Black and white presets for XH-A1 at DVinfo.net

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Canon XH Series HDV Camcorders
Canon XH G1S / G1 (with SDI), Canon XH A1S / A1 (without SDI).


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Old August 30th, 2009, 11:36 AM   #1
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Black and white presets for XH-A1

Hi all:

I'm about to shoot several pieces for a theater project; it'll be my first serious foray with my new XHA1s. My intention is to mimic several different silent movie looks for short pieces that appear in the play. I know I can achieve black and white cinema looks in post, but I'm interested in doing what I can in the camera, to deal with what will be limited editing time. Here's what I'm looking for:

An overexposed, "orthographic film" look similar to early Griffith or Keystone Cops shorts;

A high-contrast, "deep" black and white similar to big-budget silent films from the 20s (like the "house look" of Paramount or MGM in the late 20s)

A softer, more "diffused" black and white similar to Carl Dreyer's "Vampyr".

Anyone know any presets for Black and White that would fit the bill?

Thanks!

Roy
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Old August 30th, 2009, 07:39 PM   #2
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IMO with a new A1s you'll be flat out staying on the shooting schedule. For the intended looks I'd spend much time as possible lighting your set pieces and shoot as much as you can. Try and relate that to the actual theatre stage lighting and whether they're going to take it to black during your showings. It all matters.

Then I'd make the time to adjust the video looks in post, even working all night if I had too.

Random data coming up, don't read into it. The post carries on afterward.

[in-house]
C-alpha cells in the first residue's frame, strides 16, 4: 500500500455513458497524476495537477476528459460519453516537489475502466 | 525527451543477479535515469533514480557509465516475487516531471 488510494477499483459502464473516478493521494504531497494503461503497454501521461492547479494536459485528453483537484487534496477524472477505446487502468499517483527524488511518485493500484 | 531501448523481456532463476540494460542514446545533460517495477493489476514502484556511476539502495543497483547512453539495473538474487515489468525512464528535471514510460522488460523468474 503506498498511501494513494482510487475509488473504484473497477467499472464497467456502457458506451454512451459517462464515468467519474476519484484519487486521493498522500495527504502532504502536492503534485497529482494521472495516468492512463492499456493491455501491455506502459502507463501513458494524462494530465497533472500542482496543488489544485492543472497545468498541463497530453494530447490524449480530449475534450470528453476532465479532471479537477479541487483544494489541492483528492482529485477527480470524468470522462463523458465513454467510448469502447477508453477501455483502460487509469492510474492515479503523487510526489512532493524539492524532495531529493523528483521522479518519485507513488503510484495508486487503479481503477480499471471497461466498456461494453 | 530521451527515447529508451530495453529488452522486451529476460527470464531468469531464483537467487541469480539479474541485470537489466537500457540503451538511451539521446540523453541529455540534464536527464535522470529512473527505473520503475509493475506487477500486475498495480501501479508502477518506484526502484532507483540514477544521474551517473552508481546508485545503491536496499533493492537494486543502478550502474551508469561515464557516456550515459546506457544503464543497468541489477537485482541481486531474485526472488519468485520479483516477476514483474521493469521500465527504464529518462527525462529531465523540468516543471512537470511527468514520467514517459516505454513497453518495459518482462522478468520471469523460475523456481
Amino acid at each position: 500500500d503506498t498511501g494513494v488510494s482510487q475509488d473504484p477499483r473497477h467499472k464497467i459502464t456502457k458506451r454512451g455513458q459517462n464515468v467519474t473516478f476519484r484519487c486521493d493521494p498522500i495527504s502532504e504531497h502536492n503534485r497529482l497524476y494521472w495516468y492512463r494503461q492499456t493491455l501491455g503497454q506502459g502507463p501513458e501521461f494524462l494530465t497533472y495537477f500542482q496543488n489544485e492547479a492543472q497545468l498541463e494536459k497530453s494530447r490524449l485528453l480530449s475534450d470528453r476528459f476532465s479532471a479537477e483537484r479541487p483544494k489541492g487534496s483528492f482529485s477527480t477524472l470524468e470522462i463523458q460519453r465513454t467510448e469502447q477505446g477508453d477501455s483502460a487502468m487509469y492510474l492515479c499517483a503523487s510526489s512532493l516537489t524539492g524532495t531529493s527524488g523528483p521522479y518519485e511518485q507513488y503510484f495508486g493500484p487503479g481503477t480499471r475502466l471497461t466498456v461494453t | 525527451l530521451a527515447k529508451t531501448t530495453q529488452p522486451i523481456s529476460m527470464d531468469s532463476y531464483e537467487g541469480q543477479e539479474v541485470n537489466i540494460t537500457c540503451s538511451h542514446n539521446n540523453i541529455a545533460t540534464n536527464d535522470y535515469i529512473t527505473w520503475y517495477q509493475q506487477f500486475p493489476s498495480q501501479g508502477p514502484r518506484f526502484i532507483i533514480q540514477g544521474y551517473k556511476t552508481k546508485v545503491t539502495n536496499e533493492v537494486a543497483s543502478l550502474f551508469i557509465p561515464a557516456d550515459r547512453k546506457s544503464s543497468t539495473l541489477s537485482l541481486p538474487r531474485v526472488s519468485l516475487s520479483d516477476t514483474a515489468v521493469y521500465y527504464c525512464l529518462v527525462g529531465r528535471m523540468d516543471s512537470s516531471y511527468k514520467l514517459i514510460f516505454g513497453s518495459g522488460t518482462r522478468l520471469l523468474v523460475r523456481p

Also for playback in a theatre I'd check the size of its screen in relation to the back row of the audience so they can 'get the picture' so to speak. When I was starting out I had some bad experiences with 'small details' on screen that the back rows missed altogether. Hope this helps.

Cheers.
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Last edited by Allan Black; August 30th, 2009 at 08:10 PM.
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Old September 1st, 2009, 06:34 PM   #3
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Royston,

Check out preset #11 in this link. Never used it.

http://www.dvinfo.net/conf/canon-xh-...rary-copy.html
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Old September 1st, 2009, 06:56 PM   #4
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I'd strongly suggest that you do not shoot in black & white....just turn the color off on your monitor. You can take the color out in post but if you shoot it that way and you change your mind, you are up a creek....Yes, work on the lighting for a more contrasty look but, as a client said to me 2 months after I suggested not to shoot B&W, "who knows how to color in town".......

Jim Martin
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Old September 1st, 2009, 11:29 PM   #5
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I've heard that you can get a good contrast for B&W by shooting though a red filter.

Never tried it before so i could be wrong. Something to look into maybe...



EDIT: Just did a search and found this...

Shooting in black and white

Point #6 is about filters...
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